The impact of plastic pollution on marine ecosystems and global economy has been drawing public concern since the end of the 20th century. To mitigate this issue, The Ocean Cleanup (TOC) Foundation is developing technologies to extract, prevent, and intercept plastic debris from coastal and oceanic environments. The core technology being optimized is the use of floating booms placed perpendicular to the main ocean plastic flow so it can concentrate plastic debris to a point where it can be extracted, shipped and processed in a cost-effective manner.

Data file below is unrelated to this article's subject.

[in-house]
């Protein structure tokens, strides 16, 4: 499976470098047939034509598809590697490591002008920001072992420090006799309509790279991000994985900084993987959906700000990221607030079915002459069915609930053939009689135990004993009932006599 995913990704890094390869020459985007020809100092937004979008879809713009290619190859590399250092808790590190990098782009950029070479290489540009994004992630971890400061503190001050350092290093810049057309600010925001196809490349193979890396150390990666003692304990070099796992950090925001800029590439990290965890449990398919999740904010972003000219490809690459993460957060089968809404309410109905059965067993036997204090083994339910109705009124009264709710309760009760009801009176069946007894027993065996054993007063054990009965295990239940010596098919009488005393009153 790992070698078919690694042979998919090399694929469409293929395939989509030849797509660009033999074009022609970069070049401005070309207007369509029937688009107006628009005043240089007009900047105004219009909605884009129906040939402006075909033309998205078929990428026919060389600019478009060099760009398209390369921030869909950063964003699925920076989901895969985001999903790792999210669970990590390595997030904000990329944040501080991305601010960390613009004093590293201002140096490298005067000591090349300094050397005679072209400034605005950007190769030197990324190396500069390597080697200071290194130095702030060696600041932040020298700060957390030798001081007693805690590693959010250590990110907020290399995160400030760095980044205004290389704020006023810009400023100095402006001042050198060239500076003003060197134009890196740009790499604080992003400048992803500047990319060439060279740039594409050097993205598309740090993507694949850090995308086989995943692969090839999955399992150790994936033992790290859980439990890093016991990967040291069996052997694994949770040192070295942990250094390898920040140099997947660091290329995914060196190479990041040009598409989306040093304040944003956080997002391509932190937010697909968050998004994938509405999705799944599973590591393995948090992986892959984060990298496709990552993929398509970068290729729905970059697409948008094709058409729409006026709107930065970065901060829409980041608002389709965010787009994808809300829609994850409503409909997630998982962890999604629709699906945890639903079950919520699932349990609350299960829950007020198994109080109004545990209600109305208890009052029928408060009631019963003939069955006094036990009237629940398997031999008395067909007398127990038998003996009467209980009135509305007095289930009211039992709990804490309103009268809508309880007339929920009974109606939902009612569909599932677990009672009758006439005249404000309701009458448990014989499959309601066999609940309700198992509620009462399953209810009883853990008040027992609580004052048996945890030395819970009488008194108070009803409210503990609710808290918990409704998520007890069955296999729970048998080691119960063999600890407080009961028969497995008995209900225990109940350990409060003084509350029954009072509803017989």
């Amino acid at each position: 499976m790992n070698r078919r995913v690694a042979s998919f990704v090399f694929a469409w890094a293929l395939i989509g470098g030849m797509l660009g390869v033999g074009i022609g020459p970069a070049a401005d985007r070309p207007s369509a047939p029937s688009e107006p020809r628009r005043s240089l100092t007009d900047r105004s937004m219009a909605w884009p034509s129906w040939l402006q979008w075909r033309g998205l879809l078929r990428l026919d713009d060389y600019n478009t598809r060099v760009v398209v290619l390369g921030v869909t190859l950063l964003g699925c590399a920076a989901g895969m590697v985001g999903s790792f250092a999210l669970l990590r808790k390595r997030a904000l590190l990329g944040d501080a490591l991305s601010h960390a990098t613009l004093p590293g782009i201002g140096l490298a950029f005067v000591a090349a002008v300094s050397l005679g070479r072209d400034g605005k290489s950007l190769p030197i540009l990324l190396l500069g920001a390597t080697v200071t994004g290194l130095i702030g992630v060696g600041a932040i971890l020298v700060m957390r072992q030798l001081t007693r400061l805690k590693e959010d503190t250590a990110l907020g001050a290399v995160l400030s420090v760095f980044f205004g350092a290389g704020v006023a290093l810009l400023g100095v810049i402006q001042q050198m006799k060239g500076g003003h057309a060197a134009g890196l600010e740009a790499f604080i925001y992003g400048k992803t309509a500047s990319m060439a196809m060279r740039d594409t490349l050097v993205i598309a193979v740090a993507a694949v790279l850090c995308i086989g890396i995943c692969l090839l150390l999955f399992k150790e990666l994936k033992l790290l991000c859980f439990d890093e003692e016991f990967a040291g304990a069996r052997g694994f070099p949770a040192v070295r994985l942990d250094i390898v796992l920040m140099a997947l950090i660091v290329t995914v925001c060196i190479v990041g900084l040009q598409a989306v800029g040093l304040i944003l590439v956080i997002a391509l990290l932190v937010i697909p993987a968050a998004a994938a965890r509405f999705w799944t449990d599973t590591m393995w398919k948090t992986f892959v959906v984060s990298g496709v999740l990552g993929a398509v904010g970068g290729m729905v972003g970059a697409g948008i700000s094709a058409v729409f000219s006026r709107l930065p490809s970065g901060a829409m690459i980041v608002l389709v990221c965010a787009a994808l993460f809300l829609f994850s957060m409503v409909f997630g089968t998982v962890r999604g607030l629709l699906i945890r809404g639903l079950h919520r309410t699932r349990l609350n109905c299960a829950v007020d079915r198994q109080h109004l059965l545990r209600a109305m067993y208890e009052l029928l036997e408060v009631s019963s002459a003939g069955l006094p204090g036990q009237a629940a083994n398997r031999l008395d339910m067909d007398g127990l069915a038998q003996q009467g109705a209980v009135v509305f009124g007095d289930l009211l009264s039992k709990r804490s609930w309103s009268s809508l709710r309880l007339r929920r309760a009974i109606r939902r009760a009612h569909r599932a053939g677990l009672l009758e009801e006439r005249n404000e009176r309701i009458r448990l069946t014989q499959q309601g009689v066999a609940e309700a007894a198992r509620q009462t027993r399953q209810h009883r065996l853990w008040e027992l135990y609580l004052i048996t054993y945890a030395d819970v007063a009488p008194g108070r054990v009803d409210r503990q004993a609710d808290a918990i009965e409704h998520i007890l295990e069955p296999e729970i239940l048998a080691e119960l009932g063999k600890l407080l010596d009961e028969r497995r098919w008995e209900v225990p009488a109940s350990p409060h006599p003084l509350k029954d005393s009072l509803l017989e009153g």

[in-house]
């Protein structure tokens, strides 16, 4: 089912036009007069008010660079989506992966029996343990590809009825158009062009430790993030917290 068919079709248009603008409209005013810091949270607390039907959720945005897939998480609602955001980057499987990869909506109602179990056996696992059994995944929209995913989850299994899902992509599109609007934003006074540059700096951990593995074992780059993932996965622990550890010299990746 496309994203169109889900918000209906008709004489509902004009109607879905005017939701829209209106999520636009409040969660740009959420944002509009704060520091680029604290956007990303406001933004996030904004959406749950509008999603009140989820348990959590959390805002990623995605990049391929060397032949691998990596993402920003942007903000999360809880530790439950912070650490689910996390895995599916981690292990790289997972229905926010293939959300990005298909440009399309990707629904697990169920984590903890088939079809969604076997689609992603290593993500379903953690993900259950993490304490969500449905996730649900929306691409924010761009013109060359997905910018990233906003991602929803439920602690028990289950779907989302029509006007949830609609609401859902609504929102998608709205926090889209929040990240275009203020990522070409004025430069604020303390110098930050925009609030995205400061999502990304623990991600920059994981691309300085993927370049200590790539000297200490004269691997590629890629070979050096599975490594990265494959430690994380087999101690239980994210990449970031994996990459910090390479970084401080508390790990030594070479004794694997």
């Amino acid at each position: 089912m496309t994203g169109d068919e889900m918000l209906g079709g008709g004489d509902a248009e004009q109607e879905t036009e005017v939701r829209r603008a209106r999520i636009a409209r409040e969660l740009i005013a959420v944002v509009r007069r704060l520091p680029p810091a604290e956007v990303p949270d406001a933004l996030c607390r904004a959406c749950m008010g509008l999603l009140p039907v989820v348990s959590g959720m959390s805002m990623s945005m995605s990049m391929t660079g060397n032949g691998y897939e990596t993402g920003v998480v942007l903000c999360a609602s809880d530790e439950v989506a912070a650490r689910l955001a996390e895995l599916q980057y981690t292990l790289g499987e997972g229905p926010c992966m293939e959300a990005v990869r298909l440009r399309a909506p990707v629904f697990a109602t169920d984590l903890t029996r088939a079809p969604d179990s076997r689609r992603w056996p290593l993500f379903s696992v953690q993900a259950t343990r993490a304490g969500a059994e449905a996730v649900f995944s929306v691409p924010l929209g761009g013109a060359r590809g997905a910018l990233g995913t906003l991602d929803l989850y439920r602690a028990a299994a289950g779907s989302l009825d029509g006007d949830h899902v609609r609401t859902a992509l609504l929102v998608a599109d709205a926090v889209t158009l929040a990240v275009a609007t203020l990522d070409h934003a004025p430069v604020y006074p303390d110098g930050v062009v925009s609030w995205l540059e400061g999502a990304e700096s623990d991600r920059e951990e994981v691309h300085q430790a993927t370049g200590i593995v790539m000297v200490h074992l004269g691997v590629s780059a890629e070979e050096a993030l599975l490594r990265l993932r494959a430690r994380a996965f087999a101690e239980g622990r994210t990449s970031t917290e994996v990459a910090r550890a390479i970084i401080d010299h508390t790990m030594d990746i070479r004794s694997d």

In order to optimize the system’s field efficiency (i.e. mass of ocean plastic captured per length of floating boom), a multi-scale approach has been elaborated, where temporal and spatial scales span over several orders of magnitude. Here we introduce this general multi-scale method alongside its assumptions and multi-scale models. We then describe two application examples, the first corresponding to our coastal pilot in the Japanese island of Tsushima and the second related to our main cleanup target area: the so-called Great Pacific Garbage Patch, situated between Hawaii and the US west coast.